REFUELLING IS KEY
The most important time for fuelling is immediately (30-60 minutes) after exercise. You want to give your body the fuel it needs to recover from exercise and build back up to (better than) full strength. Your post-exercise fuel should include the following three components:
Carbohydrates (200-400 calories – sport drink, energy bar, etc…)
Protein (15 grams – PB&J sandwich, yogurt cup, chocolate milk, etc…)
Fluids (1-1.5 L water with electrolytes or sport drink)
After running and climbing for nearly 20 hours in the Tantalus Range in BC this summer, my friend Justin met me at my car at midnight with a large pepperoni pizza and two bottles of Gatorade. It wasn’t what you think of a perfect sport science recovery meal, but it ticked all the boxes and tasted incredible.
THINK SMALLER, MORE FREQUENT INTAKES
Modern running vests and belts make fuelling on the fly easy. The calorie per hour recommendation above is best followed by sipping and snacking frequently rather than in a large hourly bolus! Frequent bites are easier to get in when you’re breathing hard and easier to digest!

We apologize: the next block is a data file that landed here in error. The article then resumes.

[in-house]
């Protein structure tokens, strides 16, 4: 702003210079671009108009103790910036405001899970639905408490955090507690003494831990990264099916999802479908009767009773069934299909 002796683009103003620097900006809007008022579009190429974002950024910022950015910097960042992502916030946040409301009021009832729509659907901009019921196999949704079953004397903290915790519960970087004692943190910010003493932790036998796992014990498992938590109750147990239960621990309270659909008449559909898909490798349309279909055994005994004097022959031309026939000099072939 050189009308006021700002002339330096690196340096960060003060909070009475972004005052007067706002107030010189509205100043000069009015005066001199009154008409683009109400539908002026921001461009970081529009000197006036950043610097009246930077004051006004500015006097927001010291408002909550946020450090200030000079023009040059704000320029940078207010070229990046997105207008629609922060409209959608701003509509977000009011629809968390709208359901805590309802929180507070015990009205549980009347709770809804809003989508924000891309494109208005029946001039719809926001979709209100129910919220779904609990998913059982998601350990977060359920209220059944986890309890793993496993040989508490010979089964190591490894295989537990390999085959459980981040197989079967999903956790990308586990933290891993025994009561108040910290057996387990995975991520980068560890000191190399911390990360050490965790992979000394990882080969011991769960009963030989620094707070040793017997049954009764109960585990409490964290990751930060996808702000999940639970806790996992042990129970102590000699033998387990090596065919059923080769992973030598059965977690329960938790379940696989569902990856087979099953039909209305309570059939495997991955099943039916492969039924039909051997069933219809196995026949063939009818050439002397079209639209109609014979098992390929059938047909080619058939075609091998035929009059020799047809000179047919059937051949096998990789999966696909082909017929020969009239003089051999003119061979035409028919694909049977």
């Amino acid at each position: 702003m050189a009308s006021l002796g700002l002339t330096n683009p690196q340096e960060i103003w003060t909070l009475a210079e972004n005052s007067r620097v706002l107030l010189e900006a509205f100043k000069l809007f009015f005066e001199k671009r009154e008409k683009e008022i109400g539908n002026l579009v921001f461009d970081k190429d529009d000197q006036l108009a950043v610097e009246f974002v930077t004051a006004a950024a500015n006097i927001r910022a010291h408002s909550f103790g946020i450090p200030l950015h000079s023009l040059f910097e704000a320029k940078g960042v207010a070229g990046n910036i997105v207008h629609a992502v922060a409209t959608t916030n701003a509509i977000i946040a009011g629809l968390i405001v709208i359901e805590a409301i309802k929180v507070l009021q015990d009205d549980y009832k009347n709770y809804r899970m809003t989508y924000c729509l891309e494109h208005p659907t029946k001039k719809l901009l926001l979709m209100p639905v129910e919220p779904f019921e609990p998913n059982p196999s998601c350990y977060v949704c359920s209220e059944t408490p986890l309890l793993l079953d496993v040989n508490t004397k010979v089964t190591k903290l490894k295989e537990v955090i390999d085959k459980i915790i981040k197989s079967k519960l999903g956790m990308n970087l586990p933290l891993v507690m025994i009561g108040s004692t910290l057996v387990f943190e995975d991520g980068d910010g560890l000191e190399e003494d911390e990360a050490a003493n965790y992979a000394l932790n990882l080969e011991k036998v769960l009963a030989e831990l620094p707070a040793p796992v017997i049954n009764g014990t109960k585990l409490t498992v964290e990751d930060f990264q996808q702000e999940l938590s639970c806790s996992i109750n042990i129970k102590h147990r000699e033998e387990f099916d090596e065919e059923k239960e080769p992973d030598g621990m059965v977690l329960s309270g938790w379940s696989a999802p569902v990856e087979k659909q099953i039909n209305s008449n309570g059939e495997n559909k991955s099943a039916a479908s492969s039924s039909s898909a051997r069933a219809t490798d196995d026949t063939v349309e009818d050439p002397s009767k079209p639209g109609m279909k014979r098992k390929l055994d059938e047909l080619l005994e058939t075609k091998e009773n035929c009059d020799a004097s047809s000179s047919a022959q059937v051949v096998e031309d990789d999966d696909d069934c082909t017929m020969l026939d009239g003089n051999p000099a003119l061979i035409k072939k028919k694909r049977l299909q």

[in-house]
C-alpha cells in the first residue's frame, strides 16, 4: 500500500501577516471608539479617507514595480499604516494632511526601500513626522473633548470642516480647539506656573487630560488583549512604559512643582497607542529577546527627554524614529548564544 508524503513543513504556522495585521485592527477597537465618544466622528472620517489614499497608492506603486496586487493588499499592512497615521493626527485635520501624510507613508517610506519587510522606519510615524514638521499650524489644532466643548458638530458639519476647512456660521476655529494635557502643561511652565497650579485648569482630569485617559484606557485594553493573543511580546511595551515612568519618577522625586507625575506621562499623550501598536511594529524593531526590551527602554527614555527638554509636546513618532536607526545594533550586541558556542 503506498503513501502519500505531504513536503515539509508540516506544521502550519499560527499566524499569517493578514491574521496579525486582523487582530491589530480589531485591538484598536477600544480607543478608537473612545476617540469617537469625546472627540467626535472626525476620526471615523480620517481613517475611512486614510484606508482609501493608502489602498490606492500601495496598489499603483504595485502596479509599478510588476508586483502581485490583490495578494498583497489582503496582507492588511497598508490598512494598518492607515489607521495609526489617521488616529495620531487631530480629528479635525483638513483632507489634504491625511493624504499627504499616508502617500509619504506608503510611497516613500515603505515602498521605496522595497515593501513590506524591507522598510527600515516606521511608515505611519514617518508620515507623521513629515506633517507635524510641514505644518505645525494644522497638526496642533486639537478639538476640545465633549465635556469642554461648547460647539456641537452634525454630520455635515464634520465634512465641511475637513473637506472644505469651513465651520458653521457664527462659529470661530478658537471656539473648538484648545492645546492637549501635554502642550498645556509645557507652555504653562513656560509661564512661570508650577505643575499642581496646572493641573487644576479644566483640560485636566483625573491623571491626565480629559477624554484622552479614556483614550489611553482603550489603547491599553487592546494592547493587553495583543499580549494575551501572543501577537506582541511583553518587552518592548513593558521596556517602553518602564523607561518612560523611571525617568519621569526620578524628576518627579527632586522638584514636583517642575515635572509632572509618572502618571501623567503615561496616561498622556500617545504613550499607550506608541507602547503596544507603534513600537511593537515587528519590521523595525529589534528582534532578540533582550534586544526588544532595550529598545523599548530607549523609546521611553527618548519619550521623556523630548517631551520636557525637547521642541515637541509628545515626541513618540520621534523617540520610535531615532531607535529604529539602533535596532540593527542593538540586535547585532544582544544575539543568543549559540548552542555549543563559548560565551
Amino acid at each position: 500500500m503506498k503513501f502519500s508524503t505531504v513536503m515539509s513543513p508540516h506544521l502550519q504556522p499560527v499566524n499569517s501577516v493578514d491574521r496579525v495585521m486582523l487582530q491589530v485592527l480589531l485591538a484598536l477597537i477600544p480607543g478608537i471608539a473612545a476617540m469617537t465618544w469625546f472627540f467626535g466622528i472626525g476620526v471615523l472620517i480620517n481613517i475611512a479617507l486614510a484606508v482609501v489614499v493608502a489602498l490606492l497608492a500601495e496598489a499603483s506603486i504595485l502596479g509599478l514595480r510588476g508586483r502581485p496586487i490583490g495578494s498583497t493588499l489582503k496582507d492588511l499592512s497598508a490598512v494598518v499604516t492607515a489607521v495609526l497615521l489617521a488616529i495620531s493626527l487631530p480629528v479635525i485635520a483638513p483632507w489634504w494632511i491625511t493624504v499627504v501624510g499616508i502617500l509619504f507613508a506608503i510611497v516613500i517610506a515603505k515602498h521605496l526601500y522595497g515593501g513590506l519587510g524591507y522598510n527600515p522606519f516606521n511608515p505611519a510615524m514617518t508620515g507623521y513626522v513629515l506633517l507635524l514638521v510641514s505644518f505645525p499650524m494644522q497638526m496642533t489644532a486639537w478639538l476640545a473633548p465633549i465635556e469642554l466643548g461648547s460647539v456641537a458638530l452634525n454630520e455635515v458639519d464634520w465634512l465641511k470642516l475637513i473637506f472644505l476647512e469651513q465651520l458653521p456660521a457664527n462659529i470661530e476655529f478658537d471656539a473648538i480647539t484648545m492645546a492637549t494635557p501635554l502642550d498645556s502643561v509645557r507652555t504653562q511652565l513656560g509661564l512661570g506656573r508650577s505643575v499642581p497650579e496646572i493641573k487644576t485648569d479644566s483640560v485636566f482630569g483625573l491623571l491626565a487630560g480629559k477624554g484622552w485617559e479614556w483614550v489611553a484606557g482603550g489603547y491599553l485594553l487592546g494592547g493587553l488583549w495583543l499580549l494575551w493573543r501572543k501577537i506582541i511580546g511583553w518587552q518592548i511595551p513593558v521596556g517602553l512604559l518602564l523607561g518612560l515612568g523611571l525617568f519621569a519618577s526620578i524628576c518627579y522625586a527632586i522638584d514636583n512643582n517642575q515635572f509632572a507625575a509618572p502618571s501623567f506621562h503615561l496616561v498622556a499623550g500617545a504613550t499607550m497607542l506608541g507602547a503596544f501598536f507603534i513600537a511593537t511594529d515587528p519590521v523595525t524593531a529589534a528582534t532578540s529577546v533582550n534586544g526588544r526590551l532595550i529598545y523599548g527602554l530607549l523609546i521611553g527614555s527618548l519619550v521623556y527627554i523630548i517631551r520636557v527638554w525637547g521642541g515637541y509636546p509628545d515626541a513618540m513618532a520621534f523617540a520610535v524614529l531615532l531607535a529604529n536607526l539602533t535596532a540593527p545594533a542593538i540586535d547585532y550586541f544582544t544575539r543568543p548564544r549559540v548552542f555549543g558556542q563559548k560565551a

Hikers and climbers can take note from runners and start using some of these strategies as well! Equipment design is coming along nicely but many packs used by hikers and climbers have no easy access. Stopping to eat or drink meant taking the whole pack off, digging through it, and then putting it back on. This is time lost, and something of an effort if you’ve got a heavy bag, so often fuelling is overlooked except at major break points. More frequent fuelling allows you to stick to the principles above. Choose a pack with should strap hydration flask holders or pockets with easy access to water bottles and snacks. This will allow you to actually eat the food you’re carrying while continuing to cover ground!
Pro Tip: Running belts that fit a cell phone, a few bites of food, and a small soft flask of fluid are incredibly comfortable and useful for hikers and climbers. Even under a harness, you can fit a few things in the belt for easy access. So, if your pack isn’t optimized for easy access, check out a run belt!